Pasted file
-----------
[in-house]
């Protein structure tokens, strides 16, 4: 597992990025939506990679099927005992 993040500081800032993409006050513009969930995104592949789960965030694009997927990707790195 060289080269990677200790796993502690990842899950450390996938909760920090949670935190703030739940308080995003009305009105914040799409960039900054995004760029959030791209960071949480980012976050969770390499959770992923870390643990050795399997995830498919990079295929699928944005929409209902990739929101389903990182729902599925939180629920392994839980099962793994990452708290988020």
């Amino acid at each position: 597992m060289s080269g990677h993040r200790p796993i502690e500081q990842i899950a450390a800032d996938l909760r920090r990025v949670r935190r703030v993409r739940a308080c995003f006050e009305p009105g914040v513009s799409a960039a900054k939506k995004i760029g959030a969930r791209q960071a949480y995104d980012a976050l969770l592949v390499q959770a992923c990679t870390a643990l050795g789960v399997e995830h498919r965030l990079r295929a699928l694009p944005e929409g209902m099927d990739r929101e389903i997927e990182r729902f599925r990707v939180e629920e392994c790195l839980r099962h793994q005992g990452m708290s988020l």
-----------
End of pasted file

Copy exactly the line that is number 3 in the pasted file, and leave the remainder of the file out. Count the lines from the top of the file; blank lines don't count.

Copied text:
């Amino acid at each position: 597992m060289s080269g990677h993040r200790p796993i502690e500081q990842i899950a450390a800032d996938l909760r920090r990025v949670r935190r703030v993409r739940a308080c995003f006050e009305p009105g914040v513009s799409a960039a900054k939506k995004i760029g959030a969930r791209q960071a949480y995104d980012a976050l969770l592949v390499q959770a992923c990679t870390a643990l050795g789960v399997e995830h498919r965030l990079r295929a699928l694009p944005e929409g209902m099927d990739r929101e389903i997927e990182r729902f599925r990707v939180e629920e392994c790195l839980r099962h793994q005992g990452m708290s988020l």